The Social Media Warriors Promoting Yoruba Nation Propaganda On Facebook

The separatists calling for the break away from Nigeria are demanding a separate country for the Yoruba ethnic group. They rely on a massive propaganda campaign on social media to attract support for their agitations.

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Let’s begin with some background information.  

Separatist agitations are not new in Nigeria. It started with Isaac Adaka Boro, an Ijaw ethnic minority rights activist, who led the first major rebellion against the Nigerian state in February 1966. He formed a group known as the Niger Delta Volunteer Force and declared the formation of a Niger Delta Republic. For 12 days, he and his group fought the Nigerian Forces before they were arrested and tried for treason. 

Nigeria later went to war in July 1967 after Chukwuemeka Odumegwu Ojukwu declared the Republic of Biafra in the eastern region. Three years later, the war ended after the loss of hundreds of thousands of lives.

One Sunday morning in April 1990, Nigerians woke up to a coup speech by Major Gideon Orkar on Radio Nigeria, announcing the overthrow of Ibrahim Babangida as the military president. Orkar, in his speech, announced the excision of five Northern states – Bauchi, Borno, Katsina, Kano and Sokoto – from Nigeria. He and other colleagues, who wanted to seize the government and redraw the map of Nigeria, were later arrested, charged with treason, convicted, and executed by firing squad.

In 2013, Nigeria saw the emergence of the Indigenous People Of Biafra (IPOB). Led by Mazi Nnamdi Kanu, the group aims to actualise the dream of an independent Biafran Republic. Though Kanu, who has been facing trial since 2016, has repeatedly called on his followers to stop violent attacks in southeastern Nigeria, the region remains unsafe.

Secession talks among Yorubas

During former President Muhammadu Buhari’s administration, there were a series of killings and kidnappings in the South West. One of the incidents that ignited anger in the region was the abduction of Olu Falae, a prominent leader in Yorubaland and former Secretary to the Government of the Federation. 

Another incident that fueled the annoyance of many was the killing of Olufunke Olakunrin, daughter of Reuben Fasoranti, leader of Afenifere — a socio-cultural organisation for the Yoruba people. She was shot dead by herders while returning to Lagos after a visit to her father in Akure.

Secessionists took advantage of the situation, which was already causing tension between the two ethnicities, to demand a breakaway from Nigeria. First, it was Professor Banji Akintoye, a Yoruba self-determination advocate, who announced ‘Oduduwa Republic’ with a group known as Ilana Omo Yoruba. 

He was thereafter joined by a self-styled activist, Sunday ‘Igboho’ Adeyemo, who took many youths to different villages in Oyo and Ogun to illegally evict Fulanis on the account that they were kidnapping and killing Yoruba people. They also had rallies in different states of the region.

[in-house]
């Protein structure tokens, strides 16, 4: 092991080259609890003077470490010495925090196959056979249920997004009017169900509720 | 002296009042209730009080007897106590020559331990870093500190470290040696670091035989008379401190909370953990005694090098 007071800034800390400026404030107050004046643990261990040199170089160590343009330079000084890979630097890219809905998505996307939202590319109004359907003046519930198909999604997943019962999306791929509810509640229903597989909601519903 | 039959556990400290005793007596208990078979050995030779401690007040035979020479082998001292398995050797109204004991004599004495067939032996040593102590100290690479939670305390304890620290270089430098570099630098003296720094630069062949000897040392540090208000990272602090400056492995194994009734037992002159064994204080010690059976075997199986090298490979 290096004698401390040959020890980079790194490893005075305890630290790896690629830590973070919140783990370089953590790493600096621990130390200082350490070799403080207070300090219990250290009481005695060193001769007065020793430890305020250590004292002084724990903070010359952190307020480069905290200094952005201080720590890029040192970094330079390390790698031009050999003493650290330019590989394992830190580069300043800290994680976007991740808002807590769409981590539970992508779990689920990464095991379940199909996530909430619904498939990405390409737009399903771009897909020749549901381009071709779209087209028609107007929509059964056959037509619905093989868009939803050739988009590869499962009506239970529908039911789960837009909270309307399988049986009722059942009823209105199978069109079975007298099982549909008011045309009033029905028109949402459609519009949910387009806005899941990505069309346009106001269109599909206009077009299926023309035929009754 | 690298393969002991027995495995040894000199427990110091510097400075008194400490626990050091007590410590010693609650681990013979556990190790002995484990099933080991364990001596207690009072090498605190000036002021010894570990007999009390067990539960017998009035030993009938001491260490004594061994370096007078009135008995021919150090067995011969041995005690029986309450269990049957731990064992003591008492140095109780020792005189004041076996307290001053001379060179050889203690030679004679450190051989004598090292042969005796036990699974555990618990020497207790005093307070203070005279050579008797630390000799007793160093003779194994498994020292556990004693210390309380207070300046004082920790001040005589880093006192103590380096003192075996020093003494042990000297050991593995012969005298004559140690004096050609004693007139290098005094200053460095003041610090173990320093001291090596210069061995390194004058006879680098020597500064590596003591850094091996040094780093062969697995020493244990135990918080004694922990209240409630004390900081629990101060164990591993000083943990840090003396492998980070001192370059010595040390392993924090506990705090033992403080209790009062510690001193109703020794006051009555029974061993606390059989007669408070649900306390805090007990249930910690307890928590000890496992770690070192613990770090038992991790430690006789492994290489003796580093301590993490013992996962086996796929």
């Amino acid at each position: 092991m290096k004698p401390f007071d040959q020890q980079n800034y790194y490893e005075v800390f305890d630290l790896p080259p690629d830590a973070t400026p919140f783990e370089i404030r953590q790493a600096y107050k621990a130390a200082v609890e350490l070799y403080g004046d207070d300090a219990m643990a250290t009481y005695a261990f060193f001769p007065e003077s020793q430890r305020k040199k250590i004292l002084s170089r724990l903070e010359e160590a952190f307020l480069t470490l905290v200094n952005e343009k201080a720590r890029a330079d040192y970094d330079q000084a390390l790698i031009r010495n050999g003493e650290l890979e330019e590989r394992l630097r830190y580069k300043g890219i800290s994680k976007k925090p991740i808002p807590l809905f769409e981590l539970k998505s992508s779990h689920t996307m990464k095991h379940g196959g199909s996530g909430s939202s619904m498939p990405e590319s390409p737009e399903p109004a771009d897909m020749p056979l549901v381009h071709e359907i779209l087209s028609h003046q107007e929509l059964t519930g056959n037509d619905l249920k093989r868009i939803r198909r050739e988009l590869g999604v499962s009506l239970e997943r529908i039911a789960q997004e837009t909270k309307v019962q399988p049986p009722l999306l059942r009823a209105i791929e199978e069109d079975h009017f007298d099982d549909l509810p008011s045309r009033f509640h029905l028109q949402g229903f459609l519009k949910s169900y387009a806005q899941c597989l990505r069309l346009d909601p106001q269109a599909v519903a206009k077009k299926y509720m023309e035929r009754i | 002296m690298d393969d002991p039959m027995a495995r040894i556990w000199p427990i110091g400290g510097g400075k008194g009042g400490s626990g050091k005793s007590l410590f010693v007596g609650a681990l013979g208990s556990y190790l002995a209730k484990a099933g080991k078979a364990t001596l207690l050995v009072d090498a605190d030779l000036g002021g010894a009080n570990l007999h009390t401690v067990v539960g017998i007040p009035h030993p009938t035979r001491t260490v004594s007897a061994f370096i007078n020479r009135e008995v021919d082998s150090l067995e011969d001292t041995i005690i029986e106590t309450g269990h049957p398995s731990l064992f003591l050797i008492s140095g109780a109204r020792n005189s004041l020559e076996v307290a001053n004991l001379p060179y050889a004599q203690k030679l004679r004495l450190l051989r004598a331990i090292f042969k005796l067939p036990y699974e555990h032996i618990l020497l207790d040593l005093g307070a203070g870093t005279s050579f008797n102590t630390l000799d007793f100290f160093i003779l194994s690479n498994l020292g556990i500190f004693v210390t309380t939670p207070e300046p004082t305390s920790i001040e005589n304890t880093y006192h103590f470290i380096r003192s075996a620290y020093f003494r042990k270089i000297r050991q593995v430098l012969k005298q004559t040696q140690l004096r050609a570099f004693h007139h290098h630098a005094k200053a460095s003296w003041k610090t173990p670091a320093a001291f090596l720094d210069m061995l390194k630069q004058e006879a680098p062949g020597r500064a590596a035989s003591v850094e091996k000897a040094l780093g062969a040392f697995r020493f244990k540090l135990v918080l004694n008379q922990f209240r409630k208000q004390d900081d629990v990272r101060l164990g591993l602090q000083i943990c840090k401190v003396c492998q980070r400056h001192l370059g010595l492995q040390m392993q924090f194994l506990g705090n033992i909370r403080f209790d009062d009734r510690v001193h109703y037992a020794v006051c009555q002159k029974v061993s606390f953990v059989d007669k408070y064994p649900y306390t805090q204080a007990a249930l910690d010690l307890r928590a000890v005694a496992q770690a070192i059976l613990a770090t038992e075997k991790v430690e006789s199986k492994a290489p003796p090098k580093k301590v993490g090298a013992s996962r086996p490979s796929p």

One of the pictures of secessionists during the Yoruba Nation rally in July 2021. Photo: Sahara Reporters

Since the steps by Akintoye and Igboho were not in line with the position of mainstream Yoruba leaders demanding restructuring and federalism, the two were condemned and security forces went after Igboho, forcing him to go into exile for three years. 

But there’s another faction of the separatist group led by Modupe Onitiri-Abiola, a widow of the late M.K.O. Abiola (renowned politician and businessman), who proclaimed a new country called “Democratic Republic of Yoruba (DRY)” in a video released on Friday, April 12. 

She said her group, known as Ominira Yoruba (freedom of Yoruba), got over five million signatures for petitions to have self-determination in 2022. On April 13, gunmen who were said to be Yoruba Nation soldiers invaded the Oyo State government secretariat in Ibadan in military camouflage, attempting to overthrow the government. They removed the Nigerian national flag from the secretariat and replaced it with their “Oodua nation flag”. 

After a gun battle with security agents, they were overpowered and arrested. Since the incident occurred, no one knows Modupe’s whereabouts, and no Yoruba leader or group has come out to identify with her.

Propaganda on social media

Known to be US-based, Modupe is one of many Nigerians in the diaspora fueling the agitation for self-determination. She has granted a series of interviews capable of igniting violence. In one of her videos, she said, “Those saying the unity of Nigeria is non-negotiable are the ones behind the disunity of the country.” 

In another video watched by over three thousand people, she accused Yoruba monarchs, Afenifere and other social-cultural groups of collecting bribes from the federal government to sell Yoruba people into slavery, as she vowed to defend the territory with arms if need be. 

Two posters side by side advocating for Yoruba people's rights and demographic priority in a "Democratic Republic of the Yoruba."
Some of the banners often displayed on YouTube whenever Modupe Onitiri engage followers through GREEN4GOD TV

In our search for Modupe’s activities before the invasion of the Oyo secretariat, HumAngle came across a YouTube channel (GREEN4GOD TV) that appeared to have been created specifically to amplify the separatists’ videos and audio campaigns. The channel has since 2022 uploaded over 100 videos and audio programmes of Modupe and her group members, in which they share false claims about Nigeria’s political structure to lobby unsuspecting audiences.  

Like her, Sunday Igboho, in 2021, employed the service of Olayemi Koiki, a UK-based blogger who runs a Pro-Yoruba Nation Facebook page, Koiki Media, as his spokesperson.